Reality's new dimension
Technology is enhancing the customer experience like never before.
Doritos: one of the first brands to use AR codes on packaging
Greetings card-maker Hallmark is set to become the latest brand to use augmented reality (AR) to show off its products, as the technology starts to emerge from the sidelines to become a key element of mainstream brands' marketing plans. The company is partnering with AR specialist Total Immersion to add a 3D element to its cards, using the technology in an attempt to gain an edge on rivals. Total Immersion is also in talks with Procter & Gamble and McDonald's about how they can use AR to offer more to customers.
The technology is best described as one that enhances real-life experiences. It works by a webcam or mobile phone camera detecting symbols or movement and triggering computer-generated images, which are then projected on-screen, augmenting the real-world experience.
AR in action
One simple example of AR is Nearest Tube. This is an app that, when the user holds their iPhone camera in front of them, detects their location and shows them the quickest route to the nearest London Underground station.
So far, AR has been used mostly in short-term campaigns designed to maximise 'wow factor'. Doritos and Wrigley were among the first brands to use AR codes on product packaging. This meant that after a consumer had eaten a bag of crisps or chewed gum, they could hold the packet up to their webcam and, for example, watch a virtual band play a gig on the wrapper.
However, experts say AR is now moving beyond the hype. Although many campaigns are clearly aimed at impressing consumers and little else, some are being used in-store and online to increase purchase intent.
One of the most effective uses of the technology to date has been an on-pack promotion conducted by Lego Technic. The toy brand has made its packs compatible with AR, so that when they are held up to a webcam, the consumer sees the Lego bricks and components inside being put together to form a toy. The brand says that following its installation of kiosks in-store to show off the technology, purchase intent has risen and sales have increased.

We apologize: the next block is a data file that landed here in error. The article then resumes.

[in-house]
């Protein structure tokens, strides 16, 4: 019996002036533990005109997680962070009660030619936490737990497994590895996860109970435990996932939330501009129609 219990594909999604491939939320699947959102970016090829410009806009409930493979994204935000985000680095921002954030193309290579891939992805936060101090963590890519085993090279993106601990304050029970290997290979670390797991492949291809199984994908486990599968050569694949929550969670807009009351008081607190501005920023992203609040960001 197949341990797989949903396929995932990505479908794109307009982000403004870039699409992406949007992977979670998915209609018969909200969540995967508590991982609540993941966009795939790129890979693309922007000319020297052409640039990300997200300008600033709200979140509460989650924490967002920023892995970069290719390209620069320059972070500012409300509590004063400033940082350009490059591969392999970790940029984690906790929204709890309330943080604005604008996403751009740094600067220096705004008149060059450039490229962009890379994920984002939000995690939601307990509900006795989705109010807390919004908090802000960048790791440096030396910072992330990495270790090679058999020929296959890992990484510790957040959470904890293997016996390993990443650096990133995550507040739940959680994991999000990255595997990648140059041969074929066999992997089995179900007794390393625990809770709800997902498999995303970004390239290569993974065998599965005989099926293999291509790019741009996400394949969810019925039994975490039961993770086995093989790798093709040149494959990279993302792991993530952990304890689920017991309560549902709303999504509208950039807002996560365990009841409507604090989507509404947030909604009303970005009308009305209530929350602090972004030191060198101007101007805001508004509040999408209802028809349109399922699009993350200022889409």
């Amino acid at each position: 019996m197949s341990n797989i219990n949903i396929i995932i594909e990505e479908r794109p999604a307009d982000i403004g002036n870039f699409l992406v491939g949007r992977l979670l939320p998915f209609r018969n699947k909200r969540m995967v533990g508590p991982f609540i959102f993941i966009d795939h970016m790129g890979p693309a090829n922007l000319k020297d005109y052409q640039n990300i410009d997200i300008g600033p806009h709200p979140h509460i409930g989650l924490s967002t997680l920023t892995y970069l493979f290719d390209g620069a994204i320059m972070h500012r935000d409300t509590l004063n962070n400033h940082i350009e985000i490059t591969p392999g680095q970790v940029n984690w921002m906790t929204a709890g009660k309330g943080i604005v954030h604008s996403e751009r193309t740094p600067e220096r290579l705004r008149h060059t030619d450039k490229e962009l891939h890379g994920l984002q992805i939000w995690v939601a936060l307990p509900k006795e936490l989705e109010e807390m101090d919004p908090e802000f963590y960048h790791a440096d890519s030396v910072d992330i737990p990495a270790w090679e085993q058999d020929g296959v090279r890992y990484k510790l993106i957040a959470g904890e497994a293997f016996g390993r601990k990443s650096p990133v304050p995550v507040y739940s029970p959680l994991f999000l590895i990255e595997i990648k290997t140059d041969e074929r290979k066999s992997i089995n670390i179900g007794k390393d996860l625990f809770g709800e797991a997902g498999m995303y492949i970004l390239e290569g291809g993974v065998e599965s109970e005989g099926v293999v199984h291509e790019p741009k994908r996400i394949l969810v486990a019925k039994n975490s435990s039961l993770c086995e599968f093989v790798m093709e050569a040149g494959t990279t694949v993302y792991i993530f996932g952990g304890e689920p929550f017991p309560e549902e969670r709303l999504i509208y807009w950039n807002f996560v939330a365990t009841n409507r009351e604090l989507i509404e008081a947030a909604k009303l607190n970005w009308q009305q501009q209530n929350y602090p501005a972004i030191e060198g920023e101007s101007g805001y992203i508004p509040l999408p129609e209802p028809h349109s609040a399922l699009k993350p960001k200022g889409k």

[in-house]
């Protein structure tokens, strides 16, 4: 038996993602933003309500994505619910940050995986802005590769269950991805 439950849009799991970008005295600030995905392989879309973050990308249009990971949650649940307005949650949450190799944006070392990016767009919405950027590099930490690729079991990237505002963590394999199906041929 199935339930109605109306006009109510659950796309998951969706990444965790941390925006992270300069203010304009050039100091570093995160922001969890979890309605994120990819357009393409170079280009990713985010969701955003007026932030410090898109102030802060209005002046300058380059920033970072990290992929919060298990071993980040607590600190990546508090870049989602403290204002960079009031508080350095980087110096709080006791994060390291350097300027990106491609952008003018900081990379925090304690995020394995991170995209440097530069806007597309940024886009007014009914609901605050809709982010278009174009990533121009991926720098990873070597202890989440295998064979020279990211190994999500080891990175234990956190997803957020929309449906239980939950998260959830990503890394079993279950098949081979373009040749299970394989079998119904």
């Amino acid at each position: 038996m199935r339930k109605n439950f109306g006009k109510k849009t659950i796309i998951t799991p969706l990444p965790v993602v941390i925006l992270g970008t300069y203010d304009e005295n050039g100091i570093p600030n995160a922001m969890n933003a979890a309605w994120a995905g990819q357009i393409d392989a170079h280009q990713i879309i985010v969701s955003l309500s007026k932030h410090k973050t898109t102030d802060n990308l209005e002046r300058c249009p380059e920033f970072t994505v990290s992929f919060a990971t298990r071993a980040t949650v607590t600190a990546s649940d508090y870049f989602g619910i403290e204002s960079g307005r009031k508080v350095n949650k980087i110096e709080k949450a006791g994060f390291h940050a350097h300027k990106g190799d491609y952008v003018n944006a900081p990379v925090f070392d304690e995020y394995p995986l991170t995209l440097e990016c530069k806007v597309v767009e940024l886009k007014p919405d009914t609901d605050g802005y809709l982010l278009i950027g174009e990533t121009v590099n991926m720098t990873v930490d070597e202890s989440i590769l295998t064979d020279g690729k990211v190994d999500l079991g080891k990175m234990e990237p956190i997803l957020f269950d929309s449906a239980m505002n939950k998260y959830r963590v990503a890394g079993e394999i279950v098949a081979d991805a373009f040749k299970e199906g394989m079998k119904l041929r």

Brands are hopeful that AR could have a transformational effect on the retail experience. One model being developed by Cisco, although still at concept stage, is an 'interactive mirror' that enables the consumer to see themself dressed in any outfit they choose. A flick of the wrist changes outfits and colour, enabling them to select garments without having to try them on, while full-body scans ensure that the correct clothing size will be taken every time.
Miles Peyton, European sales director at Total Immersion, claims that Hugo Boss increased footfall at its Sloane Square store in London by including AR in its magazine ads, directing consumers in-store for a real-life interactive experience.
Meanwhile, blue-chip companies are using the technology for a diverse range of projects, from product demonstrations to promoting the latest blockbuster films by making characters 'come to life'.
Unusually for new marketing technologies, the innovations are coming from Europe - France in particular - rather than the US.
With an increasing numbers of people using smartphones, the future is predicted to be bright for AR. Only 12 months ago, few people had heard of it, but experts are putting their faith in the technology and believe its long-term growth will outstrip the short-term 'wow factor' that has led many to label it a gimmick.
Brands will spend a total of just $20m (£13.6m) on AR this year, according to Juniper Research. However, this figure is predicted to rise to $300m (£204m) by 2014, and with some of the UK's biggest advertisers, including Adidas, IBM and Coca-Cola, weighing up the technology, it could well reach those heights.
For now, AR remains an exploratory marketing technique. Yet, as more brands experiment, it looks set to become common in retail outlets, and a regular conversational pastime for those iPhone bores who like to show off their latest apps at parties.
For the latest examples of augmented reality, visit Andrew McCormick's blog at http://bit.ly/biqsmD
197m The number of AR-capable smartphones that will be in the global market by 2012, up from 91m in 2010
$300m The amount AR will grow to be worth in 2014, from $20m (£13.6m) this year
Source: Juniper Research.
This article was first published on marketingmagazine.co.uk
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